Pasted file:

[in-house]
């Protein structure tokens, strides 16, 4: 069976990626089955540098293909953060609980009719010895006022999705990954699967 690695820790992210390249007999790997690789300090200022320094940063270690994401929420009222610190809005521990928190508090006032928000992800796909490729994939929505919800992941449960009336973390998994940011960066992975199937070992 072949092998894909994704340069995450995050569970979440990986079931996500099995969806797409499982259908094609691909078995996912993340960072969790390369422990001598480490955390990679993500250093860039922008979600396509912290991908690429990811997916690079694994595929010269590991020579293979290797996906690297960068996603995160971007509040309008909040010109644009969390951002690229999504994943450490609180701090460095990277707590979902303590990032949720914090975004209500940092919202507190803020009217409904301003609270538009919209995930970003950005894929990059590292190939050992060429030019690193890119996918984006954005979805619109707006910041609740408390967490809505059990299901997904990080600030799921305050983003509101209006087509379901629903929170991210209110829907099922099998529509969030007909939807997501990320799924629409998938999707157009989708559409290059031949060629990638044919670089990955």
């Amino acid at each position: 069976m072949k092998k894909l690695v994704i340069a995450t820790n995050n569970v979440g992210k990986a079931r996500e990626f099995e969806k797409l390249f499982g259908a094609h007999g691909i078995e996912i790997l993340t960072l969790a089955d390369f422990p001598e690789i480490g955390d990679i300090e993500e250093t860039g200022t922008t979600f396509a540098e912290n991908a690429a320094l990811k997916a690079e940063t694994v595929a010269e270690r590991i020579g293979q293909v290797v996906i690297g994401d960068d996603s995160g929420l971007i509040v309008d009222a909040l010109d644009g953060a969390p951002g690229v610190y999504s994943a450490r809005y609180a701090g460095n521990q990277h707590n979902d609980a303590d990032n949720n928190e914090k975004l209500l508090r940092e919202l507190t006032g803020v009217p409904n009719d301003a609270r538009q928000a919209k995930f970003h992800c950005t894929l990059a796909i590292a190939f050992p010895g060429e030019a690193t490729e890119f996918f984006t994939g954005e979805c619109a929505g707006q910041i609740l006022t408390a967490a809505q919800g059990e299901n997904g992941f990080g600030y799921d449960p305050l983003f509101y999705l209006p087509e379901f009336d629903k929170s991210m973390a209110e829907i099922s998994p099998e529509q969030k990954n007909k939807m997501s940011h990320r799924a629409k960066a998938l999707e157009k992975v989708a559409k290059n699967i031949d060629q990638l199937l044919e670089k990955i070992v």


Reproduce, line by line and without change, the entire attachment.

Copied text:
[in-house]
């Protein structure tokens, strides 16, 4: 069976990626089955540098293909953060609980009719010895006022999705990954699967 690695820790992210390249007999790997690789300090200022320094940063270690994401929420009222610190809005521990928190508090006032928000992800796909490729994939929505919800992941449960009336973390998994940011960066992975199937070992 072949092998894909994704340069995450995050569970979440990986079931996500099995969806797409499982259908094609691909078995996912993340960072969790390369422990001598480490955390990679993500250093860039922008979600396509912290991908690429990811997916690079694994595929010269590991020579293979290797996906690297960068996603995160971007509040309008909040010109644009969390951002690229999504994943450490609180701090460095990277707590979902303590990032949720914090975004209500940092919202507190803020009217409904301003609270538009919209995930970003950005894929990059590292190939050992060429030019690193890119996918984006954005979805619109707006910041609740408390967490809505059990299901997904990080600030799921305050983003509101209006087509379901629903929170991210209110829907099922099998529509969030007909939807997501990320799924629409998938999707157009989708559409290059031949060629990638044919670089990955």
């Amino acid at each position: 069976m072949k092998k894909l690695v994704i340069a995450t820790n995050n569970v979440g992210k990986a079931r996500e990626f099995e969806k797409l390249f499982g259908a094609h007999g691909i078995e996912i790997l993340t960072l969790a089955d390369f422990p001598e690789i480490g955390d990679i300090e993500e250093t860039g200022t922008t979600f396509a540098e912290n991908a690429a320094l990811k997916a690079e940063t694994v595929a010269e270690r590991i020579g293979q293909v290797v996906i690297g994401d960068d996603s995160g929420l971007i509040v309008d009222a909040l010109d644009g953060a969390p951002g690229v610190y999504s994943a450490r809005y609180a701090g460095n521990q990277h707590n979902d609980a303590d990032n949720n928190e914090k975004l209500l508090r940092e919202l507190t006032g803020v009217p409904n009719d301003a609270r538009q928000a919209k995930f970003h992800c950005t894929l990059a796909i590292a190939f050992p010895g060429e030019a690193t490729e890119f996918f984006t994939g954005e979805c619109a929505g707006q910041i609740l006022t408390a967490a809505q919800g059990e299901n997904g992941f990080g600030y799921d449960p305050l983003f509101y999705l209006p087509e379901f009336d629903k929170s991210m973390a209110e829907i099922s998994p099998e529509q969030k990954n007909k939807m997501s940011h990320r799924a629409k960066a998938l999707e157009k992975v989708a559409k290059n699967i031949d060629q990638l199937l044919e670089k990955i070992v």